Goodreads: The School for Good and Evil
Series: The School for Good and Evil #1
Every four years, two children disappear from the village of Galvadon, whisked away in the night by the School Master. The villagers believe the children attend the School for Good and Evil, where one child learns to become a fairy tale hero and the other a fairy tale villain. Sophie longs for the day the School Master comes to take her away to attend the School for Good, where she will wear beautiful gowns and meet her own prince. She assumes Agatha, the weird girl who lives by the graveyard, will become a witch. But when the School Master comes for the children, he drops Agatha in the School for Good and Sophie in the School for Evil. How can Sophie correct this mistake and end up where she truly belongs?
A School for Good and Evil plays with the tropes of fairy tales, introducing readers to a world where children are marked as “good” or “evil” and sent to school to learn the skills and attributes appropriate to their category. Informed that they are chosen for the state of their souls, the children naturally wonder if no one truly has a choice. Readers will wonder even more, for it is obvious from the start that the School for Good is full of vain, petty, catty, and dishonest individuals. The School for Evil, meanwhile, is certainly full of hideous children who speak of their desire for vengeance–but some of them are more loyal friends than the princes and princesses in the School for Good! Where are the lines drawn between the two–and who decides?
Complicating this set-up is Sophie, who fervently believes she belongs in Good because she is beautiful. Yes, Sophie is vain, stuck-up, shallow, and incredibly selfish. She uses people to get what she wants. But does that make her evil? The book juxtaposes her with Agatha, who ostensibly (according to Sophie) was placed in the wrong school because she likes black, seldom smiles, and likes morbid things. But one cannot really question her placement. Agatha is obviously an honest, loyal person who would sacrifice herself for others. Yet her virtue is shaded by her willingness to cheat, break the rules, and lie to try to save Sophie and get the two of them home.
The book does not address all these issues as directly as I would like, but it does raise them, and it gives the book depth even as readers can delight in all thing fairy-tale that Chainani inserts for fun–he seems enjoy coming up with magical creatures and spells to fill his world. Issues of gender roles are also raised, as Agatha chafes against the Etiquette and Animal Speaking classes she must take while the boys learn sword fighting. No wonder princesses need to be rescued, she thinks–no one teaches them how to defend herself. And then she muses that the villains of all people seem to make no such gendered distinctions! (I think this is not to say that only villains eschew gender roles as the text repeatedly plays with these roles and shows Agatha as a subject with agency who is willing to fight and get dirty for what she thinks is right. She even gives orders to the princes, much to their dismay.)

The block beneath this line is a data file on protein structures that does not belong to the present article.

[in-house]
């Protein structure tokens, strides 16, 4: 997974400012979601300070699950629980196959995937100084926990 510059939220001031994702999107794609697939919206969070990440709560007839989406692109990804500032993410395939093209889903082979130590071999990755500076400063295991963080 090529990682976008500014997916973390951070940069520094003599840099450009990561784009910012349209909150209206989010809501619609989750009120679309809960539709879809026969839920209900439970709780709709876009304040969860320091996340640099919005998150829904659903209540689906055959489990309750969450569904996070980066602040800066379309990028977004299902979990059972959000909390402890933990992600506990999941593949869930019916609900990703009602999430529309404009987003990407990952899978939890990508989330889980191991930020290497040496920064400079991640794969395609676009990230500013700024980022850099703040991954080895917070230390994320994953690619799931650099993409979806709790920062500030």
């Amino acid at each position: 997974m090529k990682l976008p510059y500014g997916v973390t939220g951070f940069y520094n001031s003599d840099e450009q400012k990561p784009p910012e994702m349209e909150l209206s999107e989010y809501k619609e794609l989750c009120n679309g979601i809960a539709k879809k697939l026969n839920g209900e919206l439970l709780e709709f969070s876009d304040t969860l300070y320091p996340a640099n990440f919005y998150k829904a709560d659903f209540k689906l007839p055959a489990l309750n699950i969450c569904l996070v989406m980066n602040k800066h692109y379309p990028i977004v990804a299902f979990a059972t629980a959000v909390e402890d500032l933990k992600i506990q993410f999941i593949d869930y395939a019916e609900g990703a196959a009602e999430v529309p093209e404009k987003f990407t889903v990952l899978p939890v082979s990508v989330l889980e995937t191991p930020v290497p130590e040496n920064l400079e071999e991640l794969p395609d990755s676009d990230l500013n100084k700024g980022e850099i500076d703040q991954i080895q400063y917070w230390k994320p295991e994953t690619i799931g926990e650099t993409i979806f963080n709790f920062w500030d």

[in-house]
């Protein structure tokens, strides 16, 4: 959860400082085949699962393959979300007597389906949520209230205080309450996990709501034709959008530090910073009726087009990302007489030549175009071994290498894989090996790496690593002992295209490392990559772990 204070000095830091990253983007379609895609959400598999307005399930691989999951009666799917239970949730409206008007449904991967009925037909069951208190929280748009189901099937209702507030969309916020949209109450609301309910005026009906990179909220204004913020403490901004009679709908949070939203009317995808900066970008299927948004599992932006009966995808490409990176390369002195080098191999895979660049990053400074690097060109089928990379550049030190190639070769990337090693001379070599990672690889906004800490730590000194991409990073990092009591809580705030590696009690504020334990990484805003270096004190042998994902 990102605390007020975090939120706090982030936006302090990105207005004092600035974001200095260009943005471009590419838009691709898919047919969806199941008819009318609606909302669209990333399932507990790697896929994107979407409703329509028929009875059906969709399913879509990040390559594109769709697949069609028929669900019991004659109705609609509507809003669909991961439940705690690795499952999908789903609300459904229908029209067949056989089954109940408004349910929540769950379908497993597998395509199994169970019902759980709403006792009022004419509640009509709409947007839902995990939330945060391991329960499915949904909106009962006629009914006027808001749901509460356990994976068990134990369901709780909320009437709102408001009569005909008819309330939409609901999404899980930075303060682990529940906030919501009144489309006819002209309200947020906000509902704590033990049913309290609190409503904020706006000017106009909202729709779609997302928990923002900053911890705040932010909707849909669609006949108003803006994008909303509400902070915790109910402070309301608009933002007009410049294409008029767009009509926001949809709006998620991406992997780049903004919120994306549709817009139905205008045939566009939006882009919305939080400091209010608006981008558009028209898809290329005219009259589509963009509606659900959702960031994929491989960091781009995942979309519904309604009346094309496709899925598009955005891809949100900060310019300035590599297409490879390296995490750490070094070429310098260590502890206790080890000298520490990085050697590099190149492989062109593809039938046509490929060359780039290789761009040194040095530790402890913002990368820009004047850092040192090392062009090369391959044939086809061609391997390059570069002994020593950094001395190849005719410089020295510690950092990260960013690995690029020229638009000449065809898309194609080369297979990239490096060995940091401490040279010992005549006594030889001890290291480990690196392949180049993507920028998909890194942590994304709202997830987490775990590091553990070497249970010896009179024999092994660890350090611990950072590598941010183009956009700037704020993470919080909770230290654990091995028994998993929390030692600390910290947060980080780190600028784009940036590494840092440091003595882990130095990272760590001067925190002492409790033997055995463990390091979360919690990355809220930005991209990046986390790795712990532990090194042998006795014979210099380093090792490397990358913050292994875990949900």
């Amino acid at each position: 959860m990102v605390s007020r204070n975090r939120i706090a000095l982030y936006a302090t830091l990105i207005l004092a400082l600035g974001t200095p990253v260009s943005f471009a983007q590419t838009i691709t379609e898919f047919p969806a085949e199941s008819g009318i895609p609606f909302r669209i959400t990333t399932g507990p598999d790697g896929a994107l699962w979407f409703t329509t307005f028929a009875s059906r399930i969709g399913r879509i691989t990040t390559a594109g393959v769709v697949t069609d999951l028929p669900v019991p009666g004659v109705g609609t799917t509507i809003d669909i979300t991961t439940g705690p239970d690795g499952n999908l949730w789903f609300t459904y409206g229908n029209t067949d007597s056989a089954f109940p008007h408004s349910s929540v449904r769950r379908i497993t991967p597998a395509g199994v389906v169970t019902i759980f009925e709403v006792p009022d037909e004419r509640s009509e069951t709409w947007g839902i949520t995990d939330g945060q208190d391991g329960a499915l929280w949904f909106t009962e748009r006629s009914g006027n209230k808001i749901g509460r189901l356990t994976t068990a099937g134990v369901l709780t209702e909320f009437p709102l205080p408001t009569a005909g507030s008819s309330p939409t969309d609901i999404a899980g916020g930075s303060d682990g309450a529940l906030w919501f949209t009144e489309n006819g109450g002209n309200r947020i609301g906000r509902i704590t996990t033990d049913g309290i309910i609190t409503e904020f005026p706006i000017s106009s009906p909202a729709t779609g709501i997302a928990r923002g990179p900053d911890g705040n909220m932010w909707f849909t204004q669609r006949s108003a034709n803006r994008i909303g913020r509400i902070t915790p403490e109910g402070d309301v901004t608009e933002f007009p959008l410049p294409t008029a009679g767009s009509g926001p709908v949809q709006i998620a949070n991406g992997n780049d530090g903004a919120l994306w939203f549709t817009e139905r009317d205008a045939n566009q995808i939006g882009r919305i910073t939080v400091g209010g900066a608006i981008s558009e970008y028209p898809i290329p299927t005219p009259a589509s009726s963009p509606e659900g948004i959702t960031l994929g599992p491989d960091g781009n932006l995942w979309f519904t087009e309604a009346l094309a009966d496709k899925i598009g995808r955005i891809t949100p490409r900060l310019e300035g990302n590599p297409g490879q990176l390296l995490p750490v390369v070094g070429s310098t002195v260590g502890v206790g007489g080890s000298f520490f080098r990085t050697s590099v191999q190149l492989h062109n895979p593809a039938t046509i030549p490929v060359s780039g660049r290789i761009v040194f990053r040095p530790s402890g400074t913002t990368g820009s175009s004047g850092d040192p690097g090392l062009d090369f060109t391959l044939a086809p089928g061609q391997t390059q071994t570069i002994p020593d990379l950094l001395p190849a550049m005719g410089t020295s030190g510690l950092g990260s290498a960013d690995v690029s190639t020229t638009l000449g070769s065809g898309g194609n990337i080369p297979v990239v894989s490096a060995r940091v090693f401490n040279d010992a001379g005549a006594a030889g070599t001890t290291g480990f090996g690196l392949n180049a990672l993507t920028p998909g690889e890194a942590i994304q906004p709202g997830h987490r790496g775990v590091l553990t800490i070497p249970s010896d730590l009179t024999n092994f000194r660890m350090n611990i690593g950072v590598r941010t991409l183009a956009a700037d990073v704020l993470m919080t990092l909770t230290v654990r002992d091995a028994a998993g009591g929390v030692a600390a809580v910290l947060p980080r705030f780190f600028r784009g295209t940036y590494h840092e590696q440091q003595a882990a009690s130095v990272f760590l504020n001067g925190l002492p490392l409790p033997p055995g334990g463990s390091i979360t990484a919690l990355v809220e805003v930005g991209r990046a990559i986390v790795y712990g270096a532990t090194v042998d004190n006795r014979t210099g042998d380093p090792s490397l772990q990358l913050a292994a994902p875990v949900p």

Some of the messages in the end seem a little mixed–is Sophie evil or just a product of her environment? Is Tedros a worthy prince or really kind of pompous and insecure? Are any of the Good characters really that good? We don’t see them do much right and when they do do things, it seems to be for glory and vanity–but aside from some exasperated remarks from the professors, no one questions this and the balance of the world between Good and Evil remains intact, so…the school placements are correct? Or does it even matter who is placed where as long as the numbers work out?
I’m hoping the sequels will delve more into this questions of morality and the questions of gender. I think the books can work more with both, especially interrogating the way fairy tales do tend to rely on gendered stereotypes. Will the characters accept or subvert them and why? What are the possible repercussions of each? Maybe the sequels will disappoint and again address issues only obliquely, but I am invested enough in this world to give the sequels a try.